Snap announced its latest Spectacles yesterday, its first eyewear to actually offer augmented reality, but in the background it’s buying the company responsible for the AR lenses too. Snap’s immediate ambitions for the new Spectacles – which look, generously, like over-stylized sunglasses – are conservative, but its WaveGuide acquisition hints at how big a market the Snapchat-maker believes AR will eventually be.
Certainly, this first iteration of Snap’s AR vision is a little limited. The new Spectacles pairs WaveGuide optics – essentially taking graphics created by rendering engines in the sides of the eyewear, and overlaying it atop the wearer’s view of the real world via transparent lenses known as waveguides – with Qualcomm’s Snapdragon XR1 Platform powering the system.
Problem is, balancing weight, size, and performance means there’s only a relatively small battery onboard. Snap says wearers should expect about 30 minutes use at most. Though the displays promise up to 2,000 nits of brightness, enough for outdoor use, they only provide a 26.3 degree diagonal field of view.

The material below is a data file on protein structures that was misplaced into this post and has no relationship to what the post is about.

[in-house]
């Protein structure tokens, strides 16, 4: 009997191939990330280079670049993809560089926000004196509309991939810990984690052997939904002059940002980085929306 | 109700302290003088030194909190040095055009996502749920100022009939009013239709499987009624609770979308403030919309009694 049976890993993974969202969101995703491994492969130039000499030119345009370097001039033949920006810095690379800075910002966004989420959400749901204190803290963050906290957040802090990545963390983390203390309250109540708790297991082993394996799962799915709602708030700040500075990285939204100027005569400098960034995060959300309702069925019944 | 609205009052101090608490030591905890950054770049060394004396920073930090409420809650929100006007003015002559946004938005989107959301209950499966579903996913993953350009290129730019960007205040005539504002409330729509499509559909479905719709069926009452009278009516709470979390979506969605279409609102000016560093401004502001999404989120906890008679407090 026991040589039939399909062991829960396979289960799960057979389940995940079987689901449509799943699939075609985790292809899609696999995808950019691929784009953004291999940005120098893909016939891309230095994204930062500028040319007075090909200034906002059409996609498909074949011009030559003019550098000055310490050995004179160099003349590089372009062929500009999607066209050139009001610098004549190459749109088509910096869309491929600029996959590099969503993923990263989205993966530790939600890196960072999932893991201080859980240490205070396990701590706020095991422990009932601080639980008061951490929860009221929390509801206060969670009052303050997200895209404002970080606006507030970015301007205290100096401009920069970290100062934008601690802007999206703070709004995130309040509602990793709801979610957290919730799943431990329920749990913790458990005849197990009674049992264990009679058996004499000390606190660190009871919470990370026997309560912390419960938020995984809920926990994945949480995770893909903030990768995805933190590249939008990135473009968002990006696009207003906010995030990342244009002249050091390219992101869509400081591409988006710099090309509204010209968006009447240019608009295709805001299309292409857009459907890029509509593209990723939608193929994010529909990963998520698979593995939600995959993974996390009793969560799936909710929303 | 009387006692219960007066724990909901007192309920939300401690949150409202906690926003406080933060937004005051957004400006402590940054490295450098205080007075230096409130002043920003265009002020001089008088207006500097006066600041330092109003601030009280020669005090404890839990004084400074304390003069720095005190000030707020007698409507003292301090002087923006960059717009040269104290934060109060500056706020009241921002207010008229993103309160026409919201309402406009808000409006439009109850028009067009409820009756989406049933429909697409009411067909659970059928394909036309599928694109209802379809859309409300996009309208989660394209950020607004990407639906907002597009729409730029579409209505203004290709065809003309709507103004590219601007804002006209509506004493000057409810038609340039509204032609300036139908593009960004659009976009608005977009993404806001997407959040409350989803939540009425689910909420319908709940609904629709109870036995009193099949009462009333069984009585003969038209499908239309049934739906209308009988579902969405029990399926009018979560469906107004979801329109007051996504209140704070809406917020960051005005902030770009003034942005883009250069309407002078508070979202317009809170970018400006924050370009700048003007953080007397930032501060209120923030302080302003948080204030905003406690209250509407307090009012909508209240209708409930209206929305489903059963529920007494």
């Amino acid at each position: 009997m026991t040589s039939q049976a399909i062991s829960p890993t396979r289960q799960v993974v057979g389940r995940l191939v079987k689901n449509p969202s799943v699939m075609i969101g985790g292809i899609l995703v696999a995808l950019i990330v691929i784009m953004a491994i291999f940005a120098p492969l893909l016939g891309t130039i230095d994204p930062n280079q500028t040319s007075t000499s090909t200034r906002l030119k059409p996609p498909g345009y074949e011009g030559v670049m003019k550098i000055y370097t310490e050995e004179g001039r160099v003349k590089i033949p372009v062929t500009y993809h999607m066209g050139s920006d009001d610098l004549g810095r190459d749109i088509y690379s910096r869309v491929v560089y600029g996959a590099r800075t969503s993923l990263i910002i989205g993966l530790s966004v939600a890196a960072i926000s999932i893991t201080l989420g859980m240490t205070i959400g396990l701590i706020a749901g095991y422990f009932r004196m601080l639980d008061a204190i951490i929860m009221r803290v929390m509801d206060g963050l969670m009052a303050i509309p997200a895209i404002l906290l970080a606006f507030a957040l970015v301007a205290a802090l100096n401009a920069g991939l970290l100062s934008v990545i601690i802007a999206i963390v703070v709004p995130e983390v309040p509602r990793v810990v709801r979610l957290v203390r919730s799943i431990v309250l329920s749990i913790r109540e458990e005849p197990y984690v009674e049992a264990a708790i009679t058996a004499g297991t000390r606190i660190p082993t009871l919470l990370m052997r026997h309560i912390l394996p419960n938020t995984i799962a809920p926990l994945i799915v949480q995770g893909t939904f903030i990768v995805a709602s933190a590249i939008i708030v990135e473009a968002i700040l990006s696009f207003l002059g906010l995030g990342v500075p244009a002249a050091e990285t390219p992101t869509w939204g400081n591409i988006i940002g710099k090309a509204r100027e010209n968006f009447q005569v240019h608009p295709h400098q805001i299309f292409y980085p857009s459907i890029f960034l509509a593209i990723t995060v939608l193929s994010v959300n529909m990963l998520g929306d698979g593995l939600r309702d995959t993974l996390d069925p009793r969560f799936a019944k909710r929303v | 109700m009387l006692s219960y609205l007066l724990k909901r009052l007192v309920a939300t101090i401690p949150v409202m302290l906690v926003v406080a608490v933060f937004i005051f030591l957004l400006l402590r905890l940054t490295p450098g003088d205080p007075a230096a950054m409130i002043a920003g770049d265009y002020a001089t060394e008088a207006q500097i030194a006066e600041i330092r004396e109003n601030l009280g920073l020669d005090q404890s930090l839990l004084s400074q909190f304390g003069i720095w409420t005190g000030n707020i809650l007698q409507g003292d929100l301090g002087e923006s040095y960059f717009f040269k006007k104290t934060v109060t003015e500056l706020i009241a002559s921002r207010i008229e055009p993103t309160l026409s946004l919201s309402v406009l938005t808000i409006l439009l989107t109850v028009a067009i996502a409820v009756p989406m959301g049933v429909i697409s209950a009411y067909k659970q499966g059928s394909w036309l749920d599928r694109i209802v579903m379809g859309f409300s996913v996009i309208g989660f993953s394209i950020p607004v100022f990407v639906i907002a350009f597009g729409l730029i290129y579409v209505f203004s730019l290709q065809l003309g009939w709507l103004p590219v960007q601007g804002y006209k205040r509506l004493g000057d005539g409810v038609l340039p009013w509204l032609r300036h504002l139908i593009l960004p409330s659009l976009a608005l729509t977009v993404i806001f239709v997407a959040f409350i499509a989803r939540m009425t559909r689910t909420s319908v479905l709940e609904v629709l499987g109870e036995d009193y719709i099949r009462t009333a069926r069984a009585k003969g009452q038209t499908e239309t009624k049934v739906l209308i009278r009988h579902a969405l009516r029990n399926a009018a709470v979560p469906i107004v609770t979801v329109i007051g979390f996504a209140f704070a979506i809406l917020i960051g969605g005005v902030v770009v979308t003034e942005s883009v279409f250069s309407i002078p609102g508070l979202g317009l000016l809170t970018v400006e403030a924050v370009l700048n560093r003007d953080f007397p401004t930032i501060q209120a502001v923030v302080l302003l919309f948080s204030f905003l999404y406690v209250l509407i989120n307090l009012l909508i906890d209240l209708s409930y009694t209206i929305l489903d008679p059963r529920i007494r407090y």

Perhaps unsurprisingly, then, Snap won’t be putting the new AR Spectacles on sale generally. Instead, it’ll be providing them to select creators of augmented reality experiences, as it tries to build a portfolio of apps and services which make good use of the technology.
Down the line, though, it’s clear that Snap sees AR as being instrumental to its business. The company is buying WaveOptics in a deal reportedly worth more than $500 million, The Verge reports. Half of the purchase price will be in stock now, with the remainder in either stock or cash due in two years time.
WaveOptics will continue to supply other companies, Snap confirmed, but will work with its new owner on custom optics for future devices.
When, exactly, we may see those is unclear. Snap is coy on its AR roadmap, though its developer device is accompanied by various software tools for creators to begin generating AR Lenses. At the same time, big names like Apple, Google, and Facebook are all working on augmented reality eyewear, with sizable in-house efforts to design transparent displays and other hardware so as to shift the AR glasses market from its current, bulky headset approach to something more consumer friendly. After all, while Microsoft HoloLens and Magic Leap’s headset are cool tech, they’re probably not something most consumers would want to walk around wearing on a daily basis.